• When Wall-E tries to impress Eve the intention is not only to make us laugh, it is the communication of genuine REAL emotion.
  • When Remy’s father shows us the mousetraps we are scared and admire Remy’s unbroken will to make a difference despite the prejudice…

I know… I know… shut up and get to the point, but it is important that you have those images in your head to understand: a cliché is only that if it feels fabricated.

If we believe a father figure can get persuaded that his son can indeed be a cook despite being a rat… then we don’t complain, because it feels honest as it did in Ratatouille.

All the conflicts in Pixar movies were more than just a few lines in the screenplay. Whoever was responsible for the tear-jerking montage of Up went through stuff like this or knew people who did this. The authenticity in the love of Carl and Ellie is genuine and works.

This also applies to the first Cars – to a lesser degree. While it never reached the heights of other Pixar movies, at least the message was in the spirit of movies like Cool Runnings, where teamwork and friendship stands above momentary gain…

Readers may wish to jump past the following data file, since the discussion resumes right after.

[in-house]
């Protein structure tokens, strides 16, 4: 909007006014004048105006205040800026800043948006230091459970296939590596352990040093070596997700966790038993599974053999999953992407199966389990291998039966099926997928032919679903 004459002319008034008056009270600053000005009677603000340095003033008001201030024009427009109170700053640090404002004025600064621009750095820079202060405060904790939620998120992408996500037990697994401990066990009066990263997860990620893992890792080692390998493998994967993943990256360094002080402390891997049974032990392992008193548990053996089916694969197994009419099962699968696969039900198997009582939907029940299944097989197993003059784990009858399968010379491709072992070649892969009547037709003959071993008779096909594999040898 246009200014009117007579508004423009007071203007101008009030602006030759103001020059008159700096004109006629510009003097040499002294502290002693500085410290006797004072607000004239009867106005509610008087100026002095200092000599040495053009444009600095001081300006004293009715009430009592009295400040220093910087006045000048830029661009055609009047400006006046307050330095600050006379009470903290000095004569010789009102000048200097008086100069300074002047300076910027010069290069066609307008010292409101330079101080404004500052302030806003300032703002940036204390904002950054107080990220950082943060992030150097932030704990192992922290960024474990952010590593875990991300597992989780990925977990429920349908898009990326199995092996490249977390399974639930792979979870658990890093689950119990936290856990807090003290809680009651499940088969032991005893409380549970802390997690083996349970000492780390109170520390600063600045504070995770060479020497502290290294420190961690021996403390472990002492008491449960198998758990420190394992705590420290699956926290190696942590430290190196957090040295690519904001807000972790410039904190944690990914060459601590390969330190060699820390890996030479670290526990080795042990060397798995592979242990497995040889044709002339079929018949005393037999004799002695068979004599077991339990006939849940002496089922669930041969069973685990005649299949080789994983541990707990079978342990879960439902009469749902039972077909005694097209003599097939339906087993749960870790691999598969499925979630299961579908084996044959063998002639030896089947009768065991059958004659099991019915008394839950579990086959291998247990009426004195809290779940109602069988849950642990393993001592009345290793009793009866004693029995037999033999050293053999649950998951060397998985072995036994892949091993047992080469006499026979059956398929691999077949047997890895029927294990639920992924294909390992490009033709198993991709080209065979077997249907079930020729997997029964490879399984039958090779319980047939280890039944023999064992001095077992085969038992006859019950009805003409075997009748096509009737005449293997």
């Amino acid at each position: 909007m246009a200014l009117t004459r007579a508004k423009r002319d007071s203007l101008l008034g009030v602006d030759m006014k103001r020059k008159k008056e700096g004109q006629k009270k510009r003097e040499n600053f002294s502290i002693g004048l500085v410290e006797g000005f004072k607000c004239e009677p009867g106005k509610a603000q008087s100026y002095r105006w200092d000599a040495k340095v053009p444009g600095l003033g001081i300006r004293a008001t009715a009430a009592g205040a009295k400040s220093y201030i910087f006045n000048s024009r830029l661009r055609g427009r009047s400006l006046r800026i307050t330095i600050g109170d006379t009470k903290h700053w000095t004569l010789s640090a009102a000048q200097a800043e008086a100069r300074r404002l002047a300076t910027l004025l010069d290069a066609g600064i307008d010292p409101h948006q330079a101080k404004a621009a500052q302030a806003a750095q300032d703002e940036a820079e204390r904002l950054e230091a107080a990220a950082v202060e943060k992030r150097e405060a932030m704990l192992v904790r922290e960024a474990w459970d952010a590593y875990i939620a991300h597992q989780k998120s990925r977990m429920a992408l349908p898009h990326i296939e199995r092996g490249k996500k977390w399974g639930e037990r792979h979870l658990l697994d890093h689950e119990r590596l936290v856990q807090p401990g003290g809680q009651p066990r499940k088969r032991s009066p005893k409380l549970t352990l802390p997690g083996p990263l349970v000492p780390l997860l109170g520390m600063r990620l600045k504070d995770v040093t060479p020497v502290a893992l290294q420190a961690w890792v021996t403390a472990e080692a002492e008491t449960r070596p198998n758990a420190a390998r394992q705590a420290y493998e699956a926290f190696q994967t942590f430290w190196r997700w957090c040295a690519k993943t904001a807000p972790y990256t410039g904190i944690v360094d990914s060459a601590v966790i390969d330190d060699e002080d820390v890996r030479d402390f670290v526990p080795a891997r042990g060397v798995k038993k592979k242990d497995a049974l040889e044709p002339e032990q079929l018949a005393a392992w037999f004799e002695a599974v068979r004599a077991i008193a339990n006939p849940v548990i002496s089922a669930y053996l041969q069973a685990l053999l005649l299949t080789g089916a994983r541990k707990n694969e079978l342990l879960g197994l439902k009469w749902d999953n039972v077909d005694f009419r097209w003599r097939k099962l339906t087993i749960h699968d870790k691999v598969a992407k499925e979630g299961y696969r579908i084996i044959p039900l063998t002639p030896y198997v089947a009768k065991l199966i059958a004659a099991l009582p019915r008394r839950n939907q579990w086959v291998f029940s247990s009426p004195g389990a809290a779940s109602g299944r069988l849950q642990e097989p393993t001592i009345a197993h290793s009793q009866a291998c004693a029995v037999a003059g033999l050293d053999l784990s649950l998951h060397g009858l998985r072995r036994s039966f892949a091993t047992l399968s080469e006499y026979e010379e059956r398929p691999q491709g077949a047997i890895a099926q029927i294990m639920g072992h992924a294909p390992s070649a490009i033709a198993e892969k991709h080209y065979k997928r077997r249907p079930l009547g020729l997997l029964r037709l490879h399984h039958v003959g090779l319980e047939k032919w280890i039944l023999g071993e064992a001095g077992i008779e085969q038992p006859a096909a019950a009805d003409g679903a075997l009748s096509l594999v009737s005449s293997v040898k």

I know that message has been beaten to death but in the first movie I was pleasantly surprised when McQueen sacrificed his victory to restore the honor of the old racecar driver.

And with all these magnificent examples of storytelling, let’s get to the rusty engine that sits in Cars 2 – and if you think that pun was dumb, wait untill you see the movie. Cars 2 wants to tell the message of “be yourself” which like all the other Pixar movies is a good message. What is not so good is how this message is executed. To tell children to be themselves and don’t care about shallow people works for school movies or anything in established social circles. It does not work if you equal “be yourself “with “be an annoying tourist who doesn’t give a fuck about the culture and traditions of others”.

Sure Mater go ahead! Be a moronic tourist who comes to Japan, puts on “Japanese clothig” and says “Domo arigato…” because you know these lines from a song. Be ignorant to everyone and then be surprised when people are angry and call you an idiot. Then at the end get to the conclusion that the world is full of shallow people who can’t accept you and continue being a dick – isn’t that an uplifting message?

The other message
It is pretty interesting that despite the fact that Toy Story was a movie trilogy about toys, it  feels less commercial than Cars 2. Like the villains in this movie the intention of Cars 2 is not the movie – it is the merchandise.